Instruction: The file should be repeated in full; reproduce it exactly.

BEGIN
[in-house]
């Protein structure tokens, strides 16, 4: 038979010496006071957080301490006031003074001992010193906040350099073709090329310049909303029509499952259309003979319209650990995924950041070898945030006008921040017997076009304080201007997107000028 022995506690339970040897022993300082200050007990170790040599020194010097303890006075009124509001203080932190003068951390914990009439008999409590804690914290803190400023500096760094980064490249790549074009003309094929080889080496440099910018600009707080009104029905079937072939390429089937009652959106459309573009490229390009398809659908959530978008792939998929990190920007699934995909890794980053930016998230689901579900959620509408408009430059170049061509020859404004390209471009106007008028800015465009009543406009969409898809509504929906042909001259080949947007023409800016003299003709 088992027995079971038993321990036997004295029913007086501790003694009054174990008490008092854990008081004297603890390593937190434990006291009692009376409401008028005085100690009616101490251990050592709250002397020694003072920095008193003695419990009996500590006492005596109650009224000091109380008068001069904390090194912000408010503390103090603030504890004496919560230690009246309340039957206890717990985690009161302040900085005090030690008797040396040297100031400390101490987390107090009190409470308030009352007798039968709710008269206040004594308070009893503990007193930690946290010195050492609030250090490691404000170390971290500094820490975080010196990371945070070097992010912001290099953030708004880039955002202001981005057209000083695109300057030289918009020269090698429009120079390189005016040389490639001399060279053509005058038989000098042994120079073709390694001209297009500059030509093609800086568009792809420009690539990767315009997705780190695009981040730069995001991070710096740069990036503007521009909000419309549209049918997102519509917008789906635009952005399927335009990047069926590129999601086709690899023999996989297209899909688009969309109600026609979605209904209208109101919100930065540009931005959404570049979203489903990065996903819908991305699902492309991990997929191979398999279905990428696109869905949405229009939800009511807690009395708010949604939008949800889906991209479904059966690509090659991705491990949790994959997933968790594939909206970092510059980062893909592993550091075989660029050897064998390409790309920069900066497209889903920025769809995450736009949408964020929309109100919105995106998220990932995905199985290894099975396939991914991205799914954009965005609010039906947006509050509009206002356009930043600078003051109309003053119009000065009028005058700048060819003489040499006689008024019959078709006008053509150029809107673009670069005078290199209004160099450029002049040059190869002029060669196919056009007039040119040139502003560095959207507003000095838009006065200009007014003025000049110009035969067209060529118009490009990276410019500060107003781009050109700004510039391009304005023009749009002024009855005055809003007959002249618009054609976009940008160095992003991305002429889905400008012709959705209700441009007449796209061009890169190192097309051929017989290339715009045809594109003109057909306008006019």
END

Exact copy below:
[in-house]
């Protein structure tokens, strides 16, 4: 038979010496006071957080301490006031003074001992010193906040350099073709090329310049909303029509499952259309003979319209650990995924950041070898945030006008921040017997076009304080201007997107000028 022995506690339970040897022993300082200050007990170790040599020194010097303890006075009124509001203080932190003068951390914990009439008999409590804690914290803190400023500096760094980064490249790549074009003309094929080889080496440099910018600009707080009104029905079937072939390429089937009652959106459309573009490229390009398809659908959530978008792939998929990190920007699934995909890794980053930016998230689901579900959620509408408009430059170049061509020859404004390209471009106007008028800015465009009543406009969409898809509504929906042909001259080949947007023409800016003299003709 088992027995079971038993321990036997004295029913007086501790003694009054174990008490008092854990008081004297603890390593937190434990006291009692009376409401008028005085100690009616101490251990050592709250002397020694003072920095008193003695419990009996500590006492005596109650009224000091109380008068001069904390090194912000408010503390103090603030504890004496919560230690009246309340039957206890717990985690009161302040900085005090030690008797040396040297100031400390101490987390107090009190409470308030009352007798039968709710008269206040004594308070009893503990007193930690946290010195050492609030250090490691404000170390971290500094820490975080010196990371945070070097992010912001290099953030708004880039955002202001981005057209000083695109300057030289918009020269090698429009120079390189005016040389490639001399060279053509005058038989000098042994120079073709390694001209297009500059030509093609800086568009792809420009690539990767315009997705780190695009981040730069995001991070710096740069990036503007521009909000419309549209049918997102519509917008789906635009952005399927335009990047069926590129999601086709690899023999996989297209899909688009969309109600026609979605209904209208109101919100930065540009931005959404570049979203489903990065996903819908991305699902492309991990997929191979398999279905990428696109869905949405229009939800009511807690009395708010949604939008949800889906991209479904059966690509090659991705491990949790994959997933968790594939909206970092510059980062893909592993550091075989660029050897064998390409790309920069900066497209889903920025769809995450736009949408964020929309109100919105995106998220990932995905199985290894099975396939991914991205799914954009965005609010039906947006509050509009206002356009930043600078003051109309003053119009000065009028005058700048060819003489040499006689008024019959078709006008053509150029809107673009670069005078290199209004160099450029002049040059190869002029060669196919056009007039040119040139502003560095959207507003000095838009006065200009007014003025000049110009035969067209060529118009490009990276410019500060107003781009050109700004510039391009304005023009749009002024009855005055809003007959002249618009054609976009940008160095992003991305002429889905400008012709959705209700441009007449796209061009890169190192097309051929017989290339715009045809594109003109057909306008006019």